• Exercises a statutory right.
      Example: An employee files a claim under the state workers’ compensation law.

Implied Contract

A contract of employment may be implied. Implied contracts are recognized in 41 states and the District of Columbia, but they can still be difficult to prove even in these jurisdictions. How is an implied contract formed? It is possible to be spoken, with an employer saying, “You’re great, you’ve got the job for life!” or “We give everyone a second chance.” These types of statements imply an exception to at-will employment – that the employee has some protections. It is also possible that written statements in employer’s handbooks or policies can imply a contract with at-will exceptions.

Therefore, even if there is no definitive written contract between employer and employee, an employee can still expect to be employed for a specific time or indefinitely based on a verbal statement. They might also expect to only be fired for cause, based either on a verbal statement or a statement written in an employee handbook, for example.

Legally speaking, courts do not take seriously language promising permanent employment. They still consider the employment to be at-will. That said, employers can still protect themselves from legal proceedings by providing a clear disclaimer on written materials saying that policies and procedures do not reflect contractual rights.

Implied Covenant of Good Faith and Fair Dealing

Some states acknowledge an implied covenant of good faith and fair dealing in employment. Interpretation of the implied covenant varies from requiring legitimate cause for termination to banning terminations made in bad faith. A bad faith termination might be an employer firing an older employee to avoid having to pay retirement benefits. Still, there have been fairly few cases where employers have been found at fault under the implied covenant of good faith theory.

Additional Tort-Based Claims

At-will employees can also sue their employers for additional reasons. One of these is intentional interference with a contract. This applies when a supervisor or coworker with a malicious motive succeeds in getting the employee fired.

There is also intentional infliction of emotional distress. This occurs when extreme conduct either intentionally or recklessly causes serious emotional distress. Still, in some jurisdictions, even severe psychological abuse may not be enough to win a case against one’s employer.

Promissory Estoppel

An employer can be prevented from firing an employee if the employee can prove:

    • The employer clearly promised employment
    • The employee trusted this promise
    • The employee’s trust was reasonable and understandable
    • The employee was injured as a result

It is hard for employees to file a claim against their employer based on promissory estoppel. It is argued that an employee cannot rely on a promise of employment if the employment, by nature, is at-will.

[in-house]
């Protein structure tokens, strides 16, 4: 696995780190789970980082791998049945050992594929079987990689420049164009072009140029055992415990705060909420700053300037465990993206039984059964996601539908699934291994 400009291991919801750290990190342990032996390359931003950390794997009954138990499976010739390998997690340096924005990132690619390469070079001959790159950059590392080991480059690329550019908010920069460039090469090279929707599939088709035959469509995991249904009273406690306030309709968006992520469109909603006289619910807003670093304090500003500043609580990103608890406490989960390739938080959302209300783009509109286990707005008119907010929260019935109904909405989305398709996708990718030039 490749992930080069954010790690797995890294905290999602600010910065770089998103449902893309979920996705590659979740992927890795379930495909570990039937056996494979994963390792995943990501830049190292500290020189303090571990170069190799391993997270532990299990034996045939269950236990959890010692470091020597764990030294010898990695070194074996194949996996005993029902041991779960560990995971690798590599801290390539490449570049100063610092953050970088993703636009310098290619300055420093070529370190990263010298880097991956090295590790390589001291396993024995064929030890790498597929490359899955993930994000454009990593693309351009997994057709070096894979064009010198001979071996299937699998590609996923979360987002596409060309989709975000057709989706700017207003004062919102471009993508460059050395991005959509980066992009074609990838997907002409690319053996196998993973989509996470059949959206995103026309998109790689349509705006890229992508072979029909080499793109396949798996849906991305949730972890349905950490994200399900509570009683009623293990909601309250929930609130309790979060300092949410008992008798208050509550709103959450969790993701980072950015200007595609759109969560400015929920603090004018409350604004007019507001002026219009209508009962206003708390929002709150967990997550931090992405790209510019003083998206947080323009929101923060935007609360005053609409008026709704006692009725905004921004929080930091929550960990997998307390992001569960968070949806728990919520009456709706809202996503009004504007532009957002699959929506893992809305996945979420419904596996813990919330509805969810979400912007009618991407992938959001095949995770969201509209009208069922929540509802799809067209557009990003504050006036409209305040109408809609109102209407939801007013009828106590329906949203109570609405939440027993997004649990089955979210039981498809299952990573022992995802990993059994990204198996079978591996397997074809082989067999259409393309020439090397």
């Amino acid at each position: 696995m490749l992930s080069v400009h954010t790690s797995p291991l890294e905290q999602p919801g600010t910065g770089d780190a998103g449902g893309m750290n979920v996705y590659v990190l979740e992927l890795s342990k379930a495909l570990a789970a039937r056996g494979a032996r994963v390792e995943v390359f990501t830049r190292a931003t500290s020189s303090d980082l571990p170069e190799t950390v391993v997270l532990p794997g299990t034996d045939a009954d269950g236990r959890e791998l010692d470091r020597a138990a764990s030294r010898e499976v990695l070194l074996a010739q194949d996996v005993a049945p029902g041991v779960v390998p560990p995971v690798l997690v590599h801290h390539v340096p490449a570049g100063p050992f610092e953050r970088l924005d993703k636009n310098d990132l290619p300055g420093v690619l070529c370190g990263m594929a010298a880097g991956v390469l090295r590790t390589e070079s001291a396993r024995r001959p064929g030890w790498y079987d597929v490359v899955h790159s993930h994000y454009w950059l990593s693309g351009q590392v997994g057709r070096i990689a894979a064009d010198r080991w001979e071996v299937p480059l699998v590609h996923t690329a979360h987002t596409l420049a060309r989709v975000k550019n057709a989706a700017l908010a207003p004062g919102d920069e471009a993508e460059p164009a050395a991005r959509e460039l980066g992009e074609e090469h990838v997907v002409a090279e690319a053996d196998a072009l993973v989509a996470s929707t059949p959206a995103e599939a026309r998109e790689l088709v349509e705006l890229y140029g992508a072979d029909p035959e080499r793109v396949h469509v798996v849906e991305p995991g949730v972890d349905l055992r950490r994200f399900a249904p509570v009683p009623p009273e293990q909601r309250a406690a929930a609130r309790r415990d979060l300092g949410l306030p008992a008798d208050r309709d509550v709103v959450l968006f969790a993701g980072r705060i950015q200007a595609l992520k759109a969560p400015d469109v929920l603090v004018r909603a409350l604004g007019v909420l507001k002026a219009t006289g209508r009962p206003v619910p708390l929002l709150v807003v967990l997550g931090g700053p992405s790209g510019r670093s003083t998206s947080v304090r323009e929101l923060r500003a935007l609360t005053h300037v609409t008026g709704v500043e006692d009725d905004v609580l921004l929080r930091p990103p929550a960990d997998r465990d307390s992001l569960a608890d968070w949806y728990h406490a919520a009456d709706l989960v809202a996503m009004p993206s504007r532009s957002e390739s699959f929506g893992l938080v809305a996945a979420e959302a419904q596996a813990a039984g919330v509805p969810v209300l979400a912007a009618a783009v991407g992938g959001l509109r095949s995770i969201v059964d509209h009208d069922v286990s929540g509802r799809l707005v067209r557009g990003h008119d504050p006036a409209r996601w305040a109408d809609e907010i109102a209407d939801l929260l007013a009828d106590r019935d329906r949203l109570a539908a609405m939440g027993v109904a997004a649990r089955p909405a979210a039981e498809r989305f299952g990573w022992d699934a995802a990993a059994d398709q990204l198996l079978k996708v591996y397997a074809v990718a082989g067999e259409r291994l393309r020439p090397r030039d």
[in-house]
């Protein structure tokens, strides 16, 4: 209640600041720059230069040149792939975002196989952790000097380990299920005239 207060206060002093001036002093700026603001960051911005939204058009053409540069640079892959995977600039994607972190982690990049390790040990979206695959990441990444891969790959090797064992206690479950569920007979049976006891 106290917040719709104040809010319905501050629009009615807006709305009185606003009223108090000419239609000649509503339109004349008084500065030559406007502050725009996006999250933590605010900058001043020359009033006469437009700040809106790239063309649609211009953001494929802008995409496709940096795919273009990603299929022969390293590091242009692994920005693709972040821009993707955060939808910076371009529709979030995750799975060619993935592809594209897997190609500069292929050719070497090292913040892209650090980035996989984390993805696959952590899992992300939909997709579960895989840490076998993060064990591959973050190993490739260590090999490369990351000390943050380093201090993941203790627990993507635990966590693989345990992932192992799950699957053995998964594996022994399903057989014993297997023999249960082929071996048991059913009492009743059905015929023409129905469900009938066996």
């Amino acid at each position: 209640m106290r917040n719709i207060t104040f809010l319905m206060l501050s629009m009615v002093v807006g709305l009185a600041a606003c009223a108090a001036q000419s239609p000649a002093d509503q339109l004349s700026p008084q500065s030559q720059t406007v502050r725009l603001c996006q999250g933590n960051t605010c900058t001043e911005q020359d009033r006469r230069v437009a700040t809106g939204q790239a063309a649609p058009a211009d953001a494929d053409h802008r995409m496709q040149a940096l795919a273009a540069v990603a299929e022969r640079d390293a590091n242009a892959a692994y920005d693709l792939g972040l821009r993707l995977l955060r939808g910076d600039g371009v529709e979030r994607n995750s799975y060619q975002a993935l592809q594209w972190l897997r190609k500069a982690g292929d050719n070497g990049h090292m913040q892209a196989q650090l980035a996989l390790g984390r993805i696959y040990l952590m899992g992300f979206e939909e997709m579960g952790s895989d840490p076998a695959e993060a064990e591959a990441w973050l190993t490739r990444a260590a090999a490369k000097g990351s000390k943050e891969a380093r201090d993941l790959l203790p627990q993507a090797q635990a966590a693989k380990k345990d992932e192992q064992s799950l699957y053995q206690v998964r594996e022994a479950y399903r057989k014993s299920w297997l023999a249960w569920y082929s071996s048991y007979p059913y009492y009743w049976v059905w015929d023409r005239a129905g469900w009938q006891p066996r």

Example: Alan is hired by a tech company in San Francisco. Since he lives in Los Angeles, Alan excitedly moves his family north to a new home in the Bay Area. But a week before he is supposed to start work, Alan’s new employer terminates him, having found someone they like better. Since Alan had a reasonable expectation of employment and relied on his employer for that employment, he has a promissory estoppel claim and may seek damages.

2. Statutory Exceptions to At-Will

There are also some statutory exceptions to at-will employment.

Illegal Discrimination

Federal and State discrimination laws prevent employers from making employment decisions based on an employee’s race, religion, age, sex, disability, national origin, or veteran status. Some states may also protect employees based on other factors, such as sexual orientation.

Still, it should be remembered that discrimination laws protect a member of a certain class from being fired because of their membership in that class. They do not protect from termination on other grounds.

Example: Sean has a disability that requires him to use a wheelchair. Last year, he got a job working at a country club. When Sean’s employer fires him, Sean wonders whether he was fired because of his need to use a wheelchair. However, his employer if aware of discrimination statues and would not fire someone based on their disability. Sean’s boss actually fired him because he was taking food from the country club kitchens to cater parties at his own house.


Whistleblower protection is normally provided for public sector employees, and protection for private employees is usually more limited. In seventeen states, employees are protected from retaliation if they report an employer’s illegal activity. This activity may include workplace health and safety, accounting fraud, environmental protection, and discrimination. Employees have the burden of finding the statute that applies to their particular situation.

1. Advice for At-Will Employers

The National Labor Relations Board (NLRB) looks closely at employer policies, so there are certain practices that at-will employers should use to protect themselves from legal action.

First, an employer should put an employment-at-will statement on the job application and in the offer letter. This way, before he or she quits a previous job or moves, a prospective employee understands that the employment is at-will.

Second, an employer should have new hires sign an employment-at-will acknowledgment on their first day work.

Third, an employer should put an employment-at-will statement in the employee handbook.

Fourth, an employer should avoid strict discipline policies and instead say that breaking company rules “may result in disciplinary action up to and including termination of employment.”

Fifth, an employer should not make casual assurances of job security during interviews or as an answer to employee or applicant questions.


Though there are some exceptions to at-will employment, in the United States at-will employment remains an overwhelming feature of the employment landscape.